Editors Note: Kevin E. Flynn is a member of the Research Triangle Park law firm of Daniels Daniels & Verdonik, P.A. This is the first installment of a two-part series directed to several traps for inventors that want to retain rights to their off-hours invention.In the beginning, you have all the ownership rights —
You are a creative person. Your mind is working all the time, even when not at work and even about things fairly removed from what you do at work. A few months ago, you had a great idea. Absolutely brilliant. Many companies will want to license this idea, even your current employer.
After calling your spouse’s second cousin, an attorney in California, you feel comfortable that your current employer cannot claim ownership of your invention. It is clear sailing now.
Three traps that can cause a loss of rights
Assuming that your spouse’s second cousin was right, you are in a good position but you are not safely home yet. There are a number of traps.
1: Obtaining an unplanned co-inventor
Fact Pattern: You have a working prototype, but you want some input on how to make it cheaper/faster/more reliable. You take a really late lunch and walk across the campus to the Research and Development building and ask your friend from high-school for some pointers. Your friend is very bright and has advanced engineering degrees. Her job is to develop new product ideas for your current employer. At least one suggestion is a good one. The suggestion is added to your evolving description of the best mode of using your invention. As this suggestion is a competitive advantage, it is eventually described in one of the minor dependent claims in the application and ultimately in the issued patent.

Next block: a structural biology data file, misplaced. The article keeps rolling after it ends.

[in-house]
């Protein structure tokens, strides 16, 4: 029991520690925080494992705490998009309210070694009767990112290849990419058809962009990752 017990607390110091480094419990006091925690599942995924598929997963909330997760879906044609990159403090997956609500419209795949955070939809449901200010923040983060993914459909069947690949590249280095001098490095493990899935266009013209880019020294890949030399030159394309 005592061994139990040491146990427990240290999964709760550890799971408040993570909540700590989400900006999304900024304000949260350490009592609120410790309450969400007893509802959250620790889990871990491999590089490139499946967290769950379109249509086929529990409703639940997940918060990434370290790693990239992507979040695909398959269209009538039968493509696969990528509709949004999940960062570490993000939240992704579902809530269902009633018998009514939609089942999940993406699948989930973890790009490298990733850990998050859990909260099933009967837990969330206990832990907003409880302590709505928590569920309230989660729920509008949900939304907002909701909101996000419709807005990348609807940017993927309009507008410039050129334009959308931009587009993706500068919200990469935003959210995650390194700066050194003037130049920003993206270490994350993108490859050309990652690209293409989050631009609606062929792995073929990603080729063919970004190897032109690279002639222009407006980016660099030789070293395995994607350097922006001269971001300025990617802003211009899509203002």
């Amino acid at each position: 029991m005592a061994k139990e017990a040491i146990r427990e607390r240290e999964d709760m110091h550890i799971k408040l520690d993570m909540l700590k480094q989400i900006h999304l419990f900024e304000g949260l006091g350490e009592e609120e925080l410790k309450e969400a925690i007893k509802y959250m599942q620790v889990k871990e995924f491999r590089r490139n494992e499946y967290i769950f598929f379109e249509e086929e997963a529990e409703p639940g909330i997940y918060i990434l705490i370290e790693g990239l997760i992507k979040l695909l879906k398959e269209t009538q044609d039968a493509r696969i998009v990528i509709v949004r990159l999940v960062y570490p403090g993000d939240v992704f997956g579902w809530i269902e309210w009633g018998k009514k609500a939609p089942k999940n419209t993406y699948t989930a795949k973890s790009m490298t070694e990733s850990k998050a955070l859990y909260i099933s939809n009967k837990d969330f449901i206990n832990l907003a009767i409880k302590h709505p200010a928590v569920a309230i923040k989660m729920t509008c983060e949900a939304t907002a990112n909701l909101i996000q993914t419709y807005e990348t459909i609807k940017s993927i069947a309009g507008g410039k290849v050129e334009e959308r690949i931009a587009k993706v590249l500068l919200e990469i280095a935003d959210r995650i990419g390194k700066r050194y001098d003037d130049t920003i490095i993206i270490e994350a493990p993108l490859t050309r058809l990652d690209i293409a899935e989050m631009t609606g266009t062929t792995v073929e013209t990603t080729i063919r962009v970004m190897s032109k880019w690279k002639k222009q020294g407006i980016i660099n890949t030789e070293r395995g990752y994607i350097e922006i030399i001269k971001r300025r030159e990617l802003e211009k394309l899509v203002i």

Result: This fact patter suggests that your high school friend has become a co-inventor of at least one claim in the issued patent. In this fact pattern, your friend’s rights may have passed automatically to her employer as this employee was paid to invent and conceived of the improvement while at work during work hours. As the ownership rights to this patent are now split between you and the employer of your friend, each co-owner can make, use, sell, and offer to sell products or services that employ the patented invention. Each co-owner can license or assign the rights to others. In short, each co-owner can use the patent without being accountable (or sharing profits) with the other.
A second complication is that the failure to note your friend as a co-inventor raises an issue of whether there was (technically) fraud in an effort to conceal the true inventorship. Failure to recognize your friend as a co-inventor also prevented that co-inventor from fulfilling the duty to disclose relevant prior art to the US Patent and Trademark Office examiner as required by law.
The problem does not go away if you get the useful idea from a neighbor employed by a different employer; it just changes what person or entity becomes a co-owner. Even if the un-named co-inventor is not obligated to assign inventions to her employer, that person can license rights to use the patent, including licensing the defendant that you are suing for patent infringement.